5 checks for effectiveness of Agile

We look at the effectiveness criteria for agile methodology in the software development context, applying the same five figure1dimensions mentioned in an old blog by Tom Graves, “Within any given context, I’ve also found it useful to compare against a relatively simple yardstick of effectiveness”. The five criteria or yardstick for effectiveness can provide a cross check when considering the use of agile methods in software development. Some of these effectiveness criteria can also be used for other methodologies within their specific contexts.

Efficiency is dictated by how well you use your resources, and hence how you control the wastage.
Efficiency gains are achieved through small sprints and tasks of small granularity, that is, small execution duration. This ensures the principles of “fail quick”, and of course the inclusive nature of the scrum teams means we maintain transparency and adjust to changes very quickly.
Wastage does not accumulate as it would in a waterfall method, and the daily stand-up meetings would bring problems to the product stakeholders attention very quickly.
Short duration sprints also provide fast feedback to the product stakeholders, hence once again controlling wastage.
Sprint retrospectives are an invitation for the team to separate the wastage from the productive part of the sprint. This would provide information for corrective measures in the next sprint.
It is precisely for these benefits of agile execution that make it well suited for product development, particularly in the early stages when the requirements are in volatile state.
Reliability is a combination of quality and timely delivery of the product.
Intrinsic quality is an integral part of the product design and architecture, which is reflected in the code.
Intrinsic quality is achieved through continuous dialogue amongst the team and product stakeholders through out the sprints; the design goes through the cycle of re-factoring and re-coding all through the sprints.
Extrinsic quality is that which the user of the product perceives.
As the product begins to take shape the user feedback is used through out the sprint cycles to achieve the extrinsic quality for the product.
Timely delivery is dependent on the scope and the team composition, and is thus to be negotiated at the beginning.
Team composition can and will affect the timely delivery; domain knowledge has to be transitioned and technical translation has to be achieved.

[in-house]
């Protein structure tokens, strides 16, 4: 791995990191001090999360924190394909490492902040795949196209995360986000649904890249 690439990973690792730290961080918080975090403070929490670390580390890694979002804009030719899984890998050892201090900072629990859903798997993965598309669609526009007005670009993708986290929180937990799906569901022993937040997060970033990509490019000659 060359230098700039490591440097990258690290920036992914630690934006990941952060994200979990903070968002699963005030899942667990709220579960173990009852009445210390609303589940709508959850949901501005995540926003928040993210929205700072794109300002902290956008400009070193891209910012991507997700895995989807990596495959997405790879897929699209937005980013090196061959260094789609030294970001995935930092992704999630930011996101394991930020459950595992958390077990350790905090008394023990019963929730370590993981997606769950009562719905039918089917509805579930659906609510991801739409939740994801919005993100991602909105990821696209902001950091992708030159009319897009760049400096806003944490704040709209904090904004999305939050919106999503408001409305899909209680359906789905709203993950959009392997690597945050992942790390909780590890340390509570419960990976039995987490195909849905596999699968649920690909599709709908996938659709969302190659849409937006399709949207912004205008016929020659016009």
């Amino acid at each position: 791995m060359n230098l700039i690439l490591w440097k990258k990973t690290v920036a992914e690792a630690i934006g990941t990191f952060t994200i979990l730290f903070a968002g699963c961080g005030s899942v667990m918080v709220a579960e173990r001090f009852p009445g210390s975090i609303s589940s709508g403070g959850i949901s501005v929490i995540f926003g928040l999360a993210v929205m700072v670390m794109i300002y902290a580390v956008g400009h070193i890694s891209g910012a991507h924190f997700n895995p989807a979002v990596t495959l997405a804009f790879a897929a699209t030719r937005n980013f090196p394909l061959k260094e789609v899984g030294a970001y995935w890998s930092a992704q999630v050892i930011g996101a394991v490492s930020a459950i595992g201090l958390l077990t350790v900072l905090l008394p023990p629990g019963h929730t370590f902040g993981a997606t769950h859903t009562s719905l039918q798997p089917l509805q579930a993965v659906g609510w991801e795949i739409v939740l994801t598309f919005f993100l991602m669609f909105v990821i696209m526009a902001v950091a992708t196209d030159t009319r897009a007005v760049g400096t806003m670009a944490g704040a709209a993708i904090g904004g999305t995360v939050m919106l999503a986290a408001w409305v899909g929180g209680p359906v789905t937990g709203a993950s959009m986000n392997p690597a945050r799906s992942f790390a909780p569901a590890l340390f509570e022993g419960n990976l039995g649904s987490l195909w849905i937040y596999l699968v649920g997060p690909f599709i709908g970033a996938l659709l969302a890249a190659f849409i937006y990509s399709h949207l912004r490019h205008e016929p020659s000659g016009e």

Avoiding scope creep is the most important aspect of timely delivery.
Elegance is clarity, simplicity, and product features with which humans interact.
This should not be mistaken for some subjective judgement or criteria to be ignored. Both, clarity and simplicity are part of the design and coding structures that can lead serious maintenance and management issues that can be very costly.
Agile methods with its “fail, but fail quick” principal allow ample opportunities for achieving the principles of clarity and simplicity, through continuous refactoring and integration.
Human interaction with your product is the UI, which dictates the user experience with the product.
If you loose the eyeballs at the first instance, you may loose them forever.
Every product has a purpose; appropriateness asks whether this purpose has been met.
Is the product satisfying its purpose to the end user, is she able to do all that the product promises?
Has the product owners vision been realised? This notion of appropriateness is very much the product owners remit, the team will have executed and delivered the user stories as per his objectives.
Appropriateness also crosses into product release plans and product visibility to the user community.
The integrations of all components must be clean; one should not be able to see the stitching lines.
These are part of the design consideration during execution and are achieved by various means.
Avoid tight coupling.
Design and accommodate clearly defined API.
Publish web services and expose functionality at the correct granular level for consumption by both internal and external community.
Always ensure that modules can be switched without disrupting the product users and manage versioning outside the web service or API signature.

This blog first appeared in my Linkedin profile.

About KM Mukku

Kick-start, build and manage teams in product development (particularly in the financial domain), and enjoy all in adaptive case management, business process design and business process improvement. Currently holding the position of CTO at coMakeIT.
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